The parents of a British schoolboy who died in the Swiss coach horror formally identified their son this morning.
Eleven year-old Sebastian Bowles was one of 22 children who died, along with six adults, after the school holiday crash.
Just 48 hours earlier, Sebastian had posed smiling for a photograph in the Alps and had told his parents Ann and Edward "it's really great here" and that he was having the time of his life.
He wrote the excited message on a school blog as the end of the holiday loomed. He addressed it to "Dearest Mama, Papa, Helena and Flopsy" - and told them: "I can already ski quite well."
The banker's son's poignant words emerged as photos were released of children killed in the horrific Swiss crash.
Edward, who moved his family from London two years ago to be near his Belgian wife's family, and Ann were grief-stricken as they identified their son in Switzerland. The family previously lived in Crouch End, North London.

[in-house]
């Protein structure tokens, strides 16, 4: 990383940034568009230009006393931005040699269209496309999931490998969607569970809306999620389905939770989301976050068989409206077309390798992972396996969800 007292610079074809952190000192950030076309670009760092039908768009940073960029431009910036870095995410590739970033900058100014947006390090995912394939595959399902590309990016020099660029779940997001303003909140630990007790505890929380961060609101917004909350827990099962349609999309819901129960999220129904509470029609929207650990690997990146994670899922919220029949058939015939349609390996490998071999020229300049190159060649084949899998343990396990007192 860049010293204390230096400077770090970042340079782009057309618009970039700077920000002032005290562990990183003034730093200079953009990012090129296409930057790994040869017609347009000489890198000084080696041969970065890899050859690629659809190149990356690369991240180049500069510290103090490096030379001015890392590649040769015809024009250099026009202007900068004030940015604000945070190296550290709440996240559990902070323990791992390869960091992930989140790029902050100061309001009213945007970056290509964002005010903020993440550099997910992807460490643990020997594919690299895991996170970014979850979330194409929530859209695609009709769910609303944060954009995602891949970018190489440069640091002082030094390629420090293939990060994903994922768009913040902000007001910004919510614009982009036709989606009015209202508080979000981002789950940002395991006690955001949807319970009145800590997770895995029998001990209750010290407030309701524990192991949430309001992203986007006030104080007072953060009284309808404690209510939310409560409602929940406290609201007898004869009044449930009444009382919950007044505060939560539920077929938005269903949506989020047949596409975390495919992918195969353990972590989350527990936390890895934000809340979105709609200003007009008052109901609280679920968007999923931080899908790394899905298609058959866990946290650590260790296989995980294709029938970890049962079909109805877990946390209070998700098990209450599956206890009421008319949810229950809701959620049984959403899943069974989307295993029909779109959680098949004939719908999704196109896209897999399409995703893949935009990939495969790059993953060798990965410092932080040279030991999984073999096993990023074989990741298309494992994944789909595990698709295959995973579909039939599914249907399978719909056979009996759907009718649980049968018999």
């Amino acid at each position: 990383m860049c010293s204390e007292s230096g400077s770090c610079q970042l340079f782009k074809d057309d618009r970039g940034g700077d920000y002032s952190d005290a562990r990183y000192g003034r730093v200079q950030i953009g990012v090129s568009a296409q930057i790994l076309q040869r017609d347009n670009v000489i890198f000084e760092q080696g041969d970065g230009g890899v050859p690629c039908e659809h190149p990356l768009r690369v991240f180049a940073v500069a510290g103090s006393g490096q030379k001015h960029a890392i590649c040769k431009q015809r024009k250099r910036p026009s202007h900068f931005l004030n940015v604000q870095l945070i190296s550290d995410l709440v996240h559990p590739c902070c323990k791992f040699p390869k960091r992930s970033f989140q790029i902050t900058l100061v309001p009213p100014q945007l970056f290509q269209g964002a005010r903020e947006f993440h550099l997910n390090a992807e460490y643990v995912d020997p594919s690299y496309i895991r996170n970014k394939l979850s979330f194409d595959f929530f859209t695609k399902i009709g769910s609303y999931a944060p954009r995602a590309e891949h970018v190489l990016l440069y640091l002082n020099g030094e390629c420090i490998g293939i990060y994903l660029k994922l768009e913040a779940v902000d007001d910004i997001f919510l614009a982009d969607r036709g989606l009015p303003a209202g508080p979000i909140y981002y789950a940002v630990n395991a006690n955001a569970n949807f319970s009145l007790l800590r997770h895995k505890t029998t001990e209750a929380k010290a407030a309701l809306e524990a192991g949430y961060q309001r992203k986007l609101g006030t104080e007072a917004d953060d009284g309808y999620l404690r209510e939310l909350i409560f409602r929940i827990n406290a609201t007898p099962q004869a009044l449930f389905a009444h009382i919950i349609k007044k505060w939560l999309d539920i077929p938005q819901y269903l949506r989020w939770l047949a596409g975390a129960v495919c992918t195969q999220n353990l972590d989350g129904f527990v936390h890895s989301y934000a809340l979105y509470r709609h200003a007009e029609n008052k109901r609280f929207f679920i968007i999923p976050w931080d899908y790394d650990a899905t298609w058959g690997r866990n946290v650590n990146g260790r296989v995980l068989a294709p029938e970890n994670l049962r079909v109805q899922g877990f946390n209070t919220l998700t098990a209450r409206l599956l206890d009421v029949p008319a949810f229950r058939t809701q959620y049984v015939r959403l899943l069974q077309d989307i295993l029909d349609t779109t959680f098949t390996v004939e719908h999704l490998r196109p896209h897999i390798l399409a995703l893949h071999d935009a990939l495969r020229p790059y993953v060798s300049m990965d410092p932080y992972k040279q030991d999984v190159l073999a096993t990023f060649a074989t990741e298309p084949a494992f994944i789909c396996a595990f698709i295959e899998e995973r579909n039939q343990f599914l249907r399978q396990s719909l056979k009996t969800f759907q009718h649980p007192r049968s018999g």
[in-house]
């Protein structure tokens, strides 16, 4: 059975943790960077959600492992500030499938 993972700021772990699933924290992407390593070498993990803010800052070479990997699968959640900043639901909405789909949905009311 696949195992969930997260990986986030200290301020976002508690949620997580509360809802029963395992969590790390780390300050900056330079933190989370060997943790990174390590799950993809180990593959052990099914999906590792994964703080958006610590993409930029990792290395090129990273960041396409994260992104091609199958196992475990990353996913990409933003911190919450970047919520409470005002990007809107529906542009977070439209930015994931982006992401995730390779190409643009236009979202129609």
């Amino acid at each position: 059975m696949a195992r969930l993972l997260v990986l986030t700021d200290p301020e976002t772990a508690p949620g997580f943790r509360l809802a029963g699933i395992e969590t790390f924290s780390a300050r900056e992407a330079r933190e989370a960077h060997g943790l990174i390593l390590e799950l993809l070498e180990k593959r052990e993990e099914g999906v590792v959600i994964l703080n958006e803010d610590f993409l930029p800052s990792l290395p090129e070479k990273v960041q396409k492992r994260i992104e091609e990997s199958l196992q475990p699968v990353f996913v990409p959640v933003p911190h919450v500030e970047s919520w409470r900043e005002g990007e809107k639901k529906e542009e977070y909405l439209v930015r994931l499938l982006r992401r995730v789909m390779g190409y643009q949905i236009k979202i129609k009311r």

Edward is thought to regularly commute to their new home while remaining based in London. He is a former head of human rights at the Ministry of Justice and worked as chief of staff to two government ministers but now works for Standard Chartered Bank.
A shocked parent at Sebastian's old school - Our Lady of Muswell RC Primary, in Muswell Hill - told The Sun: "He was a lovely boy, friendly and full of fun. We all remember his smile.
"His friends here can't believe what has happened."
Sebastian's mum had been a school governor.
The parent said: "The whole family were well liked and respected.
"They moved to Belgium for quality of life and to be near Ann's parents, which makes the tragedy even more heart-rending."
A family friend said: "It is horrible news... awful."
Three surviving children were still in a coma last night. At least 21 others were also hurt - some suffering appalling injuries.
Survivors suggested a teacher had struggled to load a DVD for pupils to watch - and the driver may have been distracted as he tried to help. Investigators say CCTV from the tunnel near the town of Sierre did not back the theory. But they ruled out fears the driver was speeding.